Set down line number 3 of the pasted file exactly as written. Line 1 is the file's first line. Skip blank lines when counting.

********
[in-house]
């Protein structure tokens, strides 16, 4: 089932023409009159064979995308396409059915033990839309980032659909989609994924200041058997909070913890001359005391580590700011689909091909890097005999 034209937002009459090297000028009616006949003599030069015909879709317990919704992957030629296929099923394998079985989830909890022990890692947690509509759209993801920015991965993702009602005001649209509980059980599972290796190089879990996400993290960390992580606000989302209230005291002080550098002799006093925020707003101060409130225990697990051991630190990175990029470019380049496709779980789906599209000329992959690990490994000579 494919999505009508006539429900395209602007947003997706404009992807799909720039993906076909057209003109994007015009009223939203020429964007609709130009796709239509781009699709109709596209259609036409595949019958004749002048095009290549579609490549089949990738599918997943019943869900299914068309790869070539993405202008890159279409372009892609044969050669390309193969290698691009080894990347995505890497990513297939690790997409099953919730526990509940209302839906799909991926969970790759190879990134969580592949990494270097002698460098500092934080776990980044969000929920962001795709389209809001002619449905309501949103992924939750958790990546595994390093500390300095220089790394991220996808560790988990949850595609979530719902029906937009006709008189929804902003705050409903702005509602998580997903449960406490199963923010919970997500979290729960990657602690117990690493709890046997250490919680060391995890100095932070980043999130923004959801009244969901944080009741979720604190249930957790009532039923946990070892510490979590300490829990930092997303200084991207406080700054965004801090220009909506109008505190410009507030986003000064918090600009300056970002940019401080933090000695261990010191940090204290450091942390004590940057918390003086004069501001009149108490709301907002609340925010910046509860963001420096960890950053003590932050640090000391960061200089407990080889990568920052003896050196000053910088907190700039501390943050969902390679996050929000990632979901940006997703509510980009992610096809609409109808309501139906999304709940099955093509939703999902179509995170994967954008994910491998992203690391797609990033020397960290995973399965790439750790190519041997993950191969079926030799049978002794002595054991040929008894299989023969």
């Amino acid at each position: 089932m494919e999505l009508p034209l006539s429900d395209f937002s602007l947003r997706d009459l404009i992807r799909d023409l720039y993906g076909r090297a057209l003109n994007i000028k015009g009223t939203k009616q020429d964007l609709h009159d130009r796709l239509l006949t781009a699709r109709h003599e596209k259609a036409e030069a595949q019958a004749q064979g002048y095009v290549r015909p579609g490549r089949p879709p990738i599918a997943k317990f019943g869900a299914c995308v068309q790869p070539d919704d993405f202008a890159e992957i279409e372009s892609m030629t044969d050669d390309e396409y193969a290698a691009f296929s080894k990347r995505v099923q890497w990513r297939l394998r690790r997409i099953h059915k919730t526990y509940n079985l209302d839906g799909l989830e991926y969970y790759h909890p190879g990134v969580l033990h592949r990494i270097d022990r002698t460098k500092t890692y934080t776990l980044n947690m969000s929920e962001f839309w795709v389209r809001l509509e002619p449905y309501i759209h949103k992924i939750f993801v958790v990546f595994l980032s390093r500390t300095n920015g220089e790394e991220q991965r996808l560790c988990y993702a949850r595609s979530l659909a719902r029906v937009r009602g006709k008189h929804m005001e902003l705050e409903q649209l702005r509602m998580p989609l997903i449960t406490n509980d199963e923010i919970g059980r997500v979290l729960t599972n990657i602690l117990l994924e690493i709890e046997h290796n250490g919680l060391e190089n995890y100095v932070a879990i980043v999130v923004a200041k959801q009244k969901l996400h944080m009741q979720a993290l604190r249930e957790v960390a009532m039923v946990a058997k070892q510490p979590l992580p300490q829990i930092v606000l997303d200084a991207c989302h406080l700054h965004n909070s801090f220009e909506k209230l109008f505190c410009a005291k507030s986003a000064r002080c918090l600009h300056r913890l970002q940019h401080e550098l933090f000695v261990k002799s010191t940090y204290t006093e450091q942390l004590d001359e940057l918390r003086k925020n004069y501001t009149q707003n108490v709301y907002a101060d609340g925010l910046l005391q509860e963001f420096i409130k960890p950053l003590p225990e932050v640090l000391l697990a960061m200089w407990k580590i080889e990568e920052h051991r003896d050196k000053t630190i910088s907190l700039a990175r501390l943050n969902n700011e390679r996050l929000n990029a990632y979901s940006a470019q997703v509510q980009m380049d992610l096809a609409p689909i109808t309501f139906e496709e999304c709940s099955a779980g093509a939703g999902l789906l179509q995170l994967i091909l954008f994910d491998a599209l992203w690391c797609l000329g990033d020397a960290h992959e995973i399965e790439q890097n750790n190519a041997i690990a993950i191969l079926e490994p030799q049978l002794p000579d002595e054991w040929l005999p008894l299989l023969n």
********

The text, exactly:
């Amino acid at each position: 089932m494919e999505l009508p034209l006539s429900d395209f937002s602007l947003r997706d009459l404009i992807r799909d023409l720039y993906g076909r090297a057209l003109n994007i000028k015009g009223t939203k009616q020429d964007l609709h009159d130009r796709l239509l006949t781009a699709r109709h003599e596209k259609a036409e030069a595949q019958a004749q064979g002048y095009v290549r015909p579609g490549r089949p879709p990738i599918a997943k317990f019943g869900a299914c995308v068309q790869p070539d919704d993405f202008a890159e992957i279409e372009s892609m030629t044969d050669d390309e396409y193969a290698a691009f296929s080894k990347r995505v099923q890497w990513r297939l394998r690790r997409i099953h059915k919730t526990y509940n079985l209302d839906g799909l989830e991926y969970y790759h909890p190879g990134v969580l033990h592949r990494i270097d022990r002698t460098k500092t890692y934080t776990l980044n947690m969000s929920e962001f839309w795709v389209r809001l509509e002619p449905y309501i759209h949103k992924i939750f993801v958790v990546f595994l980032s390093r500390t300095n920015g220089e790394e991220q991965r996808l560790c988990y993702a949850r595609s979530l659909a719902r029906v937009r009602g006709k008189h929804m005001e902003l705050e409903q649209l702005r509602m998580p989609l997903i449960t406490n509980d199963e923010i919970g059980r997500v979290l729960t599972n990657i602690l117990l994924e690493i709890e046997h290796n250490g919680l060391e190089n995890y100095v932070a879990i980043v999130v923004a200041k959801q009244k969901l996400h944080m009741q979720a993290l604190r249930e957790v960390a009532m039923v946990a058997k070892q510490p979590l992580p300490q829990i930092v606000l997303d200084a991207c989302h406080l700054h965004n909070s801090f220009e909506k209230l109008f505190c410009a005291k507030s986003a000064r002080c918090l600009h300056r913890l970002q940019h401080e550098l933090f000695v261990k002799s010191t940090y204290t006093e450091q942390l004590d001359e940057l918390r003086k925020n004069y501001t009149q707003n108490v709301y907002a101060d609340g925010l910046l005391q509860e963001f420096i409130k960890p950053l003590p225990e932050v640090l000391l697990a960061m200089w407990k580590i080889e990568e920052h051991r003896d050196k000053t630190i910088s907190l700039a990175r501390l943050n969902n700011e390679r996050l929000n990029a990632y979901s940006a470019q997703v509510q980009m380049d992610l096809a609409p689909i109808t309501f139906e496709e999304c709940s099955a779980g093509a939703g999902l789906l179509q995170l994967i091909l954008f994910d491998a599209l992203w690391c797609l000329g990033d020397a960290h992959e995973i399965e790439q890097n750790n190519a041997i690990a993950i191969l079926e490994p030799q049978l002794p000579d002595e054991w040929l005999p008894l299989l023969n």